Not so easy to judge now is it?

Cruelty in these country's is never black and white. There is never a goody and a baddy, but more a multitude of suffering and survival.

When I see comments underneath our photos posted on the internet it makes me mad and I do judge, who are these faceless people to say that "these people should be hung" or how they are "monsters" and "wish I could treat them how they treat there animals". But I do understand the reaction, the images are awful, it seems pretty easy to serve judgment on a photo, I too want to make someone pay for the misery of which some of these animals are inflicted, it makes me sick to my core to look at wounds, broken un-treatable bones and animals without hope of better life or escape. But judgement is easy, finding a solution is where the real hard work begins.

Ps below is a picture of a brick kiln family home....take away the beds and this is how's the mule lives, form your own opinion

Friday, May 3, 2013

Time flys

Time flys, this it will be almost three years since my first wild horses arrived. The stallions from last muster will have been with me a year and in another twelve months I'll hopefully have another lot of wild horses arriving from muster.

To be honest I'm left scratching my head a bit at how fast time rolls past. Some days I feel I've achieved not even a quarter of what i could acheive with these horses. Then other days I remember that there is only me, and I have to run a business, a farm and do so many other things than judt play with wild horses, and I'm happy with how much I've achieved. Every single wild horse that's come through my hands is now not wild, more importantly they are happy, well adjusted and relaxed equines, whether they live with me or have gone on to new owners.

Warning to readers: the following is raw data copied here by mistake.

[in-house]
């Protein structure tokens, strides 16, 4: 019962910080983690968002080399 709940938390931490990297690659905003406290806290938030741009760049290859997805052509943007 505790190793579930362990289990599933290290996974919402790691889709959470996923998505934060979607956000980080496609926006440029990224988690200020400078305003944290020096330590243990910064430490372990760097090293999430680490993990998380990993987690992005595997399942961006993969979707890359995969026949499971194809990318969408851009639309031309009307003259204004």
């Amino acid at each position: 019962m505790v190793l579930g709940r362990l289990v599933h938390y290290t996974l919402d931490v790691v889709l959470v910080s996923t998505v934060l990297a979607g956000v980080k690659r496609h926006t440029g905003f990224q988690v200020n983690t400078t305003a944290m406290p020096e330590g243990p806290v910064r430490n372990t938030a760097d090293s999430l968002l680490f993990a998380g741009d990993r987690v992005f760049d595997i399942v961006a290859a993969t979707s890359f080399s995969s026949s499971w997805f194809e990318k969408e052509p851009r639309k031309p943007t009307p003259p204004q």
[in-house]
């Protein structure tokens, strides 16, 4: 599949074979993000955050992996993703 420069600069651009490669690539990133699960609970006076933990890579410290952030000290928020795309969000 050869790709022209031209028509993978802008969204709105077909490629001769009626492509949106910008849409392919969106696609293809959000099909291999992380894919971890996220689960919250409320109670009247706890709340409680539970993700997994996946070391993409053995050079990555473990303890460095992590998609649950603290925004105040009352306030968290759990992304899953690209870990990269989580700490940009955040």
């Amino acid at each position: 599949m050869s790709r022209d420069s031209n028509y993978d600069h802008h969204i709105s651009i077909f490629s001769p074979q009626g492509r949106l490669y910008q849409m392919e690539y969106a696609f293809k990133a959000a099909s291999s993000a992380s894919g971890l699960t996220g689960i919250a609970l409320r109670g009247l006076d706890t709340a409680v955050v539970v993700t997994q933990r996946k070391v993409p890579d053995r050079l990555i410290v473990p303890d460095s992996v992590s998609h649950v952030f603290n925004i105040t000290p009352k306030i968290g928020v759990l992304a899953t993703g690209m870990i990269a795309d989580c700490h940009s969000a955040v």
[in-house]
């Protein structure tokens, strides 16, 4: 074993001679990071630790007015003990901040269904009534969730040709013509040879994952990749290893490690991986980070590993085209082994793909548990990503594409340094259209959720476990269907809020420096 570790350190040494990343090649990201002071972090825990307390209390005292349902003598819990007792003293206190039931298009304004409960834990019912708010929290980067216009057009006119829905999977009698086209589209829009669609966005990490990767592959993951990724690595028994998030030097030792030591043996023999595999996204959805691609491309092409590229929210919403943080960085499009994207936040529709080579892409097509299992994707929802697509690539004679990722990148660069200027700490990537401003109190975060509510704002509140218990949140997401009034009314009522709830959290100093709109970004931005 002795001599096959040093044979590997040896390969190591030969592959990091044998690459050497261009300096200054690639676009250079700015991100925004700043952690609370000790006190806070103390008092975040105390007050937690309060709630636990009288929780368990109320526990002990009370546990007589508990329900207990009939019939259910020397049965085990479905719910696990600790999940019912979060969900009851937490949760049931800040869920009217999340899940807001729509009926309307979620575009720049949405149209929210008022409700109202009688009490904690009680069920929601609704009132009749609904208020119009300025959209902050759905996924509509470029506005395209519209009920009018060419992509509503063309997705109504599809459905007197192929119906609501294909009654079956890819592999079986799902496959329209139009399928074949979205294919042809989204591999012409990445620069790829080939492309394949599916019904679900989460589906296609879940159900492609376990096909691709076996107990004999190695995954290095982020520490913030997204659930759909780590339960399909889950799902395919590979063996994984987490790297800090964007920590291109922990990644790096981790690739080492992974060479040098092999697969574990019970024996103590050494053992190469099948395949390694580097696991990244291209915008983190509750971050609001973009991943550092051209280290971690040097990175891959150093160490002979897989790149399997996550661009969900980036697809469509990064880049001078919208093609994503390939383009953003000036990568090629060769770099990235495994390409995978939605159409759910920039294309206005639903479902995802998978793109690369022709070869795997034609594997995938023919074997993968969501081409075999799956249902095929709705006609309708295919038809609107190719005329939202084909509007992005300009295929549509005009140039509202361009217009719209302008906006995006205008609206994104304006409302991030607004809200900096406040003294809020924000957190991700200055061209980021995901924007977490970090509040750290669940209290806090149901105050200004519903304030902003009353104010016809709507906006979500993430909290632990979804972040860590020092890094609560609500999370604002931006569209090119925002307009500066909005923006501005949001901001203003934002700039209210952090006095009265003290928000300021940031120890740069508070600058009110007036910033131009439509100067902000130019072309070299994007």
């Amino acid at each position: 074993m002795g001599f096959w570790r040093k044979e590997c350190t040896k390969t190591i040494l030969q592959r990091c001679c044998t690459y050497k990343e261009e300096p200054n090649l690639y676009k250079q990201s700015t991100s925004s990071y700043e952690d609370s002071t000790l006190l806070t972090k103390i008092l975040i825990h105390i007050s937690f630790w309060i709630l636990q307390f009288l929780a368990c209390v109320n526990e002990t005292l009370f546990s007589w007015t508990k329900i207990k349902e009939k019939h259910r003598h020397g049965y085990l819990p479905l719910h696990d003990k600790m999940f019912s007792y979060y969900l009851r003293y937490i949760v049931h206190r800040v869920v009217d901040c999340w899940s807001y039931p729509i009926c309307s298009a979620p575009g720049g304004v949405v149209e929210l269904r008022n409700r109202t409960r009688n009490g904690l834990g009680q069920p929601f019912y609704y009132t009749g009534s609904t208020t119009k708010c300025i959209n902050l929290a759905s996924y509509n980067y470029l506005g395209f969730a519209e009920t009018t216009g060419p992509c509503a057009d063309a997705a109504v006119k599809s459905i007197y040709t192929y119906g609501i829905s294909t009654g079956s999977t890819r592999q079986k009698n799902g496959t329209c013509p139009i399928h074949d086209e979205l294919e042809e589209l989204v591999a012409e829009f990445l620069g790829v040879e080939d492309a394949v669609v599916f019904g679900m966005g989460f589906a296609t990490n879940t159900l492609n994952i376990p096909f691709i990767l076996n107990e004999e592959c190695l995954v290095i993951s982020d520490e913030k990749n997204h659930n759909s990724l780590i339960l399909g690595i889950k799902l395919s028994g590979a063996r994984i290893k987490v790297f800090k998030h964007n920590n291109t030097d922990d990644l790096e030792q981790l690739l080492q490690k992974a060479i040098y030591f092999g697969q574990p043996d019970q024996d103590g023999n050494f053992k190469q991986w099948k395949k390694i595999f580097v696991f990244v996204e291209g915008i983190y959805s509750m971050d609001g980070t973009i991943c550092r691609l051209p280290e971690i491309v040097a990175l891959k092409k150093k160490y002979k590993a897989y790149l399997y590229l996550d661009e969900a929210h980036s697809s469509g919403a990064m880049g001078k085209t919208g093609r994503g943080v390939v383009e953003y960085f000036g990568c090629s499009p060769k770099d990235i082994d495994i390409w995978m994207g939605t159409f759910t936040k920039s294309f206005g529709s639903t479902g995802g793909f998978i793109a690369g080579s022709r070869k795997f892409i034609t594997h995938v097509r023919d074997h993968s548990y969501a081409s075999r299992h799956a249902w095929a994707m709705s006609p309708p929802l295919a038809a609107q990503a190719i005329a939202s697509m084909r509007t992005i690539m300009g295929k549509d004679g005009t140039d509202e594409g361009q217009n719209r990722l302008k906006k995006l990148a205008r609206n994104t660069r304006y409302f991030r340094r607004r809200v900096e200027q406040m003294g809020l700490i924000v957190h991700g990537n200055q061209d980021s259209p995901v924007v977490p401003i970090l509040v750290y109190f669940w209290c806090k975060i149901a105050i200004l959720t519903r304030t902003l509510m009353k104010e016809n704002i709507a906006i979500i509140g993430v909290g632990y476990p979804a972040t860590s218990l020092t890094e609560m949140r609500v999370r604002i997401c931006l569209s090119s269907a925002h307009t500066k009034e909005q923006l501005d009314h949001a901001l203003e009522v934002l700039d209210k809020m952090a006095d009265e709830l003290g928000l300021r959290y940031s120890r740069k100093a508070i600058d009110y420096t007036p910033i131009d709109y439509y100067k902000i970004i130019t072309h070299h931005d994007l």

None however has manged to do quite as much as Fern, my little grey mare from the 2010 muster. Not only was she mustered as a very mature horse at eight years old, she was pregnant, had her foal in captivity raised him to be one of the healthiest calmest and most polite youngster I've ever come across. She's been my show horse, and one of the most talented jumping horses I've ever ridden, but the more importantly she's now gone on to teach more children to grow up loving horses, and wild horses in particular.

Fern get used on the school holiday camps I run, and is one of those priceless horses who just adapt to any rider, is never naughty and quietly gets in and does whatever is asked of her with no fuss. Every rider who is lucky enough to sit on her gains confidence, whether a wee child or a shy teen, in no time she has them flying happily over jumps.

One of my biggest goals with wild horses was to show people how amazing they can be, how non wild, sensible and versatile they truly are. But most of all I wanted people to fall in love with them. Becasue if you can get people to experiance something first hand and love it, then they will want to save and preserve it themselves, in this way maybe we can save more horses each muster. One day hopefully every horse that it is possible to rehabilitate will be, and not sent to slaughter.

I'm not sure I've achieved making people fall in love with wild horses but I think Fern has.

Thursday, May 2, 2013

I don't know what happening I never seem to have time to write these days but here's a few pics to show what I've been up to overseas recently....

I have worked in slums, rubbish dumps beside railway tracks seen some true horrors and some wonders, soon hopefully I'll be able to sit down and share it with you all as I have plenty if stories to tell